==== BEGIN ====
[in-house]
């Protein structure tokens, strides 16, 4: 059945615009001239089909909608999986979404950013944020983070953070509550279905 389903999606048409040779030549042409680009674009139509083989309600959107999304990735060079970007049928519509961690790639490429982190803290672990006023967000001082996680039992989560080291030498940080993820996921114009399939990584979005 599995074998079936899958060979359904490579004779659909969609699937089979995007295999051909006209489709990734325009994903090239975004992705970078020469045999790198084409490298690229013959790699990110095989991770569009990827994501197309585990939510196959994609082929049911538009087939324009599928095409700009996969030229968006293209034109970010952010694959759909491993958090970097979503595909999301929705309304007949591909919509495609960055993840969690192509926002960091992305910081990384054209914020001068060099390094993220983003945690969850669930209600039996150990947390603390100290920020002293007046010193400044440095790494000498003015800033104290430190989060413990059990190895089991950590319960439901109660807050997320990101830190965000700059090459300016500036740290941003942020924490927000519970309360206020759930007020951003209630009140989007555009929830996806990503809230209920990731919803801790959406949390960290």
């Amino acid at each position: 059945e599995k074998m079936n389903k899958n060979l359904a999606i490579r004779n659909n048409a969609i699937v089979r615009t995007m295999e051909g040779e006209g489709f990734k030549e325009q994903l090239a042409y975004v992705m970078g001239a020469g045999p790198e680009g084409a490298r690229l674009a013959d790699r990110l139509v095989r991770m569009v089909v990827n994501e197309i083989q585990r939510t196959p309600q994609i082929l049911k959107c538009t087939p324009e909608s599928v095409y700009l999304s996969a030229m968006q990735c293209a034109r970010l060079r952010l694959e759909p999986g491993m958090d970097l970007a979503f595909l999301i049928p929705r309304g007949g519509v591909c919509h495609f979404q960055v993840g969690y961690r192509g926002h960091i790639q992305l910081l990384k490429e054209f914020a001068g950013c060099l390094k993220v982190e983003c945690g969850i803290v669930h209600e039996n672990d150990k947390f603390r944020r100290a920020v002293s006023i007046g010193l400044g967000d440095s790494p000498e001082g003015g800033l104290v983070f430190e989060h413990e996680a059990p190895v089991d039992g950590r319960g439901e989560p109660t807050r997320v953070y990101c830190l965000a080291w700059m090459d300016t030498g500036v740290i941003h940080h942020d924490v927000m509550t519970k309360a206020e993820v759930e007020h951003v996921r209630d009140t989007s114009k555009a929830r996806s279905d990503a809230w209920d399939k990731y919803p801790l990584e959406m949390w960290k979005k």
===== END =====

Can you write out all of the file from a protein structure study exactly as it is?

[in-house]
């Protein structure tokens, strides 16, 4: 059945615009001239089909909608999986979404950013944020983070953070509550279905 389903999606048409040779030549042409680009674009139509083989309600959107999304990735060079970007049928519509961690790639490429982190803290672990006023967000001082996680039992989560080291030498940080993820996921114009399939990584979005 599995074998079936899958060979359904490579004779659909969609699937089979995007295999051909006209489709990734325009994903090239975004992705970078020469045999790198084409490298690229013959790699990110095989991770569009990827994501197309585990939510196959994609082929049911538009087939324009599928095409700009996969030229968006293209034109970010952010694959759909491993958090970097979503595909999301929705309304007949591909919509495609960055993840969690192509926002960091992305910081990384054209914020001068060099390094993220983003945690969850669930209600039996150990947390603390100290920020002293007046010193400044440095790494000498003015800033104290430190989060413990059990190895089991950590319960439901109660807050997320990101830190965000700059090459300016500036740290941003942020924490927000519970309360206020759930007020951003209630009140989007555009929830996806990503809230209920990731919803801790959406949390960290």
């Amino acid at each position: 059945e599995k074998m079936n389903k899958n060979l359904a999606i490579r004779n659909n048409a969609i699937v089979r615009t995007m295999e051909g040779e006209g489709f990734k030549e325009q994903l090239a042409y975004v992705m970078g001239a020469g045999p790198e680009g084409a490298r690229l674009a013959d790699r990110l139509v095989r991770m569009v089909v990827n994501e197309i083989q585990r939510t196959p309600q994609i082929l049911k959107c538009t087939p324009e909608s599928v095409y700009l999304s996969a030229m968006q990735c293209a034109r970010l060079r952010l694959e759909p999986g491993m958090d970097l970007a979503f595909l999301i049928p929705r309304g007949g519509v591909c919509h495609f979404q960055v993840g969690y961690r192509g926002h960091i790639q992305l910081l990384k490429e054209f914020a001068g950013c060099l390094k993220v982190e983003c945690g969850i803290v669930h209600e039996n672990d150990k947390f603390r944020r100290a920020v002293s006023i007046g010193l400044g967000d440095s790494p000498e001082g003015g800033l104290v983070f430190e989060h413990e996680a059990p190895v089991d039992g950590r319960g439901e989560p109660t807050r997320v953070y990101c830190l965000a080291w700059m090459d300016t030498g500036v740290i941003h940080h942020d924490v927000m509550t519970k309360a206020e993820v759930e007020h951003v996921r209630d009140t989007s114009k555009a929830r996806s279905d990503a809230w209920d399939k990731y919803p801790l990584e959406m949390w960290k979005k």